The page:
Letters from Lodi
An insightful and objective look at viticulture and winemaking from the Lodi
Appellation and the growers and vintners behind these crafts. Told from the
perspective of multi-award winning wine journalist, Randy Caparoso.
Tom Hoffman, Heritage Oak Winery’s owner/grower/winemaker, likes to have things both ways. On one hand, he appreciates the beauty of pure varietals – wines expressing the qualities of one grape, and one grape only. At the same time, he well knows the advantages of blending – weaving the qualities of multiple grapes into seamlessly and intricately layered qualities that can’t be achieved in 100% varietal wines.
Either way, Hoffman demonstrates a mastery of both approaches to the discipline of winegrowing and craft of winemaking in his latest releases. As he explains: “In 2012 we put in a lot of new vines and replantings with many different varieties – three to five rows of each, 65 vines per row. Hence, my latest blends and varietal reds from the 2016 vintage, and new varietal whites from 2018... Continue »
Recently, to update ourselves, we conducted a blind tasting of 14 of our Lodi grown reds fashioned from Petite Sirah (a.k.a. Durif). We found a uniformity of quality comparable to Petite Sirahs from other California wine regions (example of Lodi’s competitiveness: at the recent 2019 San Francisco Chronicle Wine Competion, Lodi-based producers such as Karen Birmingham, St. Amant, Mettler Family, Peirano Estate and GoodMills Family all walked away with gold medals), as well as a little bit of movement towards styles reflecting the current evolution of California wines in general.
That is, a move towards a little more subtlety – particularly in terms of oak barrel aromas and flavors – and a little less of the wham-bam-thank-you-ma’am intensity of alcohol, tannin and ripe, sweet toned fruitiness (please see out notes on specific wines below) for which Petite Sirah has been known. Still, if anything, Petite Sirah has never been considered a “subtle” varietal, and undoubtedly never will, even in more restrained guises...Continue »
Are the best Zinfandels bottled as 100% varietals, or are they best as products of judicious blending with other wine grapes?
The answer – going by our own tasting notes of 13 different Zinfandels presented during the formal, sit-down “Flights!” tasting put on by ZAP (Zinfandel Advocates & Producers) in the ballroom of San Francisco’s Palace Hotel this past January 18th – is probably this: It depends on each site, or particular vineyard, found within each appellation.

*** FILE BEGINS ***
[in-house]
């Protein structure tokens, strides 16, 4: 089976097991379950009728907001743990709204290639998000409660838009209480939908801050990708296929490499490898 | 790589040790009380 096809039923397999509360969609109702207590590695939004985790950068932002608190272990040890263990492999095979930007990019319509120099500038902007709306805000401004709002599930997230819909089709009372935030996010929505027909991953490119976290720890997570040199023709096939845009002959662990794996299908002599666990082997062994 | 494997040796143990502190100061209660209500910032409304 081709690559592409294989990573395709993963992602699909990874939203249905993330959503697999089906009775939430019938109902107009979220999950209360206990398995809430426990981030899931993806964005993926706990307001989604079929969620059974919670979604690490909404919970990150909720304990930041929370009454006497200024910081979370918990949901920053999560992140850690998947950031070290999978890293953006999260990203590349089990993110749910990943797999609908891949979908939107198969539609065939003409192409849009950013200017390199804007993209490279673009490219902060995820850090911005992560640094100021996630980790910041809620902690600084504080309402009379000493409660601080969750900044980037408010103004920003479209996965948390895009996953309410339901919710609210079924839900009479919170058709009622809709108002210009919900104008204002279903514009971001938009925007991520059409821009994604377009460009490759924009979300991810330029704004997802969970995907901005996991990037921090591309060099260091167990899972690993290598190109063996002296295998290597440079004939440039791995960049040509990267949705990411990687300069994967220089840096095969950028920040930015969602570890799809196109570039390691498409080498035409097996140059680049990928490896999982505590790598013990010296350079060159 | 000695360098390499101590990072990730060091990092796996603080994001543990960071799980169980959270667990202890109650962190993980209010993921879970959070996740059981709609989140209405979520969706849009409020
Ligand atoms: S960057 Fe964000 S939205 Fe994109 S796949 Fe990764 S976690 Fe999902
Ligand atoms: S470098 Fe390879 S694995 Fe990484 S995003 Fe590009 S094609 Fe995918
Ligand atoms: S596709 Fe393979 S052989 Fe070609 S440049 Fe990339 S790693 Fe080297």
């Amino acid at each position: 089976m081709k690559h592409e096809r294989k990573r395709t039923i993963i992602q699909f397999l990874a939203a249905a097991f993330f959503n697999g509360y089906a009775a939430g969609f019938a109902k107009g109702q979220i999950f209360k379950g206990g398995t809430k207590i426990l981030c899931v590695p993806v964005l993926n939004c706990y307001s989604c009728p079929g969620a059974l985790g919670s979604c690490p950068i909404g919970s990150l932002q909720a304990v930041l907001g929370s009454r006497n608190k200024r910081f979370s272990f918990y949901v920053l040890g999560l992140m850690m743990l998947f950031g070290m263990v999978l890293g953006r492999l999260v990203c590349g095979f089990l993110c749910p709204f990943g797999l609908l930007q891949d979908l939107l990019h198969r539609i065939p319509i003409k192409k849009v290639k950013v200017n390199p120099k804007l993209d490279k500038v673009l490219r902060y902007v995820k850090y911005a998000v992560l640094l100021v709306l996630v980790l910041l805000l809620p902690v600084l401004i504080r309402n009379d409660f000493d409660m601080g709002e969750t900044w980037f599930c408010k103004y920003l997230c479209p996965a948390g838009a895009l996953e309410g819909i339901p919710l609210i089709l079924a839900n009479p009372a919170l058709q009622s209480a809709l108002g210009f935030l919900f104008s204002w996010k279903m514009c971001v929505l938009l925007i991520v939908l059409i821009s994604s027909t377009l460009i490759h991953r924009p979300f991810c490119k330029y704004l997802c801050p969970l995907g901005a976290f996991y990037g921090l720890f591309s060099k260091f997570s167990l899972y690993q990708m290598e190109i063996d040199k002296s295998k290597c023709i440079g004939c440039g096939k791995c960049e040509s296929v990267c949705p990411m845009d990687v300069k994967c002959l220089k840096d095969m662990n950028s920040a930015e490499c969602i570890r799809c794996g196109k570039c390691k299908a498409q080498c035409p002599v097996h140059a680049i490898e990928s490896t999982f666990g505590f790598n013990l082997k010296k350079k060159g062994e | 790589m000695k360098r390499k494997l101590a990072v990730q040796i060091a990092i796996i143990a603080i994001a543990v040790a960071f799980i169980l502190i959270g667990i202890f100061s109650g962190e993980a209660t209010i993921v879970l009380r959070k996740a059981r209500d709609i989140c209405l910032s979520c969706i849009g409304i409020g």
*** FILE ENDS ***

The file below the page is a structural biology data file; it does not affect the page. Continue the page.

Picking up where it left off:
Joel Peterson, the longtime winemaker (of Ravenswood Winery fame) and ZAP co-founder who moderated the 13-winemaker panel, started off the event by saying, “Extra varieties add ‘magic’ to Zinfandel blend” – hence, the discussion’s title, “Mixed Black Magic...”Continue »
This week – on January 17-19, 2019 – marks the annual San Francisco celebration of Zinfandel put on each year by ZAP (Zinfandel Advocates & Producers). Not every producer of California Zinfandel will be there, but most of them will be, and Zinfandel lovers will have an opportunity to taste and compare from among the very best.
One question, which inevitably comes up whenever there is a big exposition focused on one varietal category: How are California Zinfandels tasting these days?
Then there is the other question, pertinent to us in Lodi Viticultural Area, which is: How do Lodi grown Zinfandels stack up against other California Zinfandels these days?Continue »
Why is this weekend so well loved? Let us count the ways.
• A chance to drop in on no less than 54 participating wineries (well, at least as many as you humanly can) and
• Enjoy exclusive tastings (from the barrel, verticals of vintages, etc.),
• Lots of edible treats (chocolates and non-chocolaty),
• Live music (at many wineries, including room to dance with your fellow wine and chocolate lovers), and
• Lots of Instagram-worthy moments and settings (including photo booths and backdrops) nearly everywhere you go!
Imagine the possibilities, if not with your main squeeze, maybe with your besties (or all of them!)...Continue »
Since grape morphology – that is, the size and weight of clusters and berries, color and phenols in skins, proportions of acidity, and all the factors that determine structure, aromas and flavors, and ultimately, the quality and style of wines – is directly impacted by vineyard locations and the decisions of growers and winemakers, it is never surprising to find that terroir (i.e. “sense of place”) often trumps varietal expectations in resulting wines...Continue »
The months of August, September and October are the climatic peaks of each growing season in Lodi wine country, as they are in all the wine regions of the Northern Hemisphere. These are the months when wine grapes reach full maturation, thus ready for harvest. It is also the time of year when we rush out into the vineyards to poke, prod, taste and photograph the grapes just before or during peak ripeness. And this is how we learn more about exactly how the individual characteristics of each variety are impacted by factors such as terroir (the French word for "sense of place," determined by vineyard location), grower and winemaker decisions, and above all, the whims of Mother Nature (i.e. peculiarities of each "vintage").
Ultimately, all the fine wines of the world are defined mostly by the grapes that go into them. It is why, for instance, an Albariño produces a white wine that is almost always lighter, sharper, more flowery, citrusy and flinty than a Chardonnay. Yet an Albariño grown in its native Rías Baixas, Spain is not exactly the same as an Albariño grown in Lodi. Why should it be? Rías Baixas is over 5,600 miles - an entire continent and ocean - away from Lodi...Continue »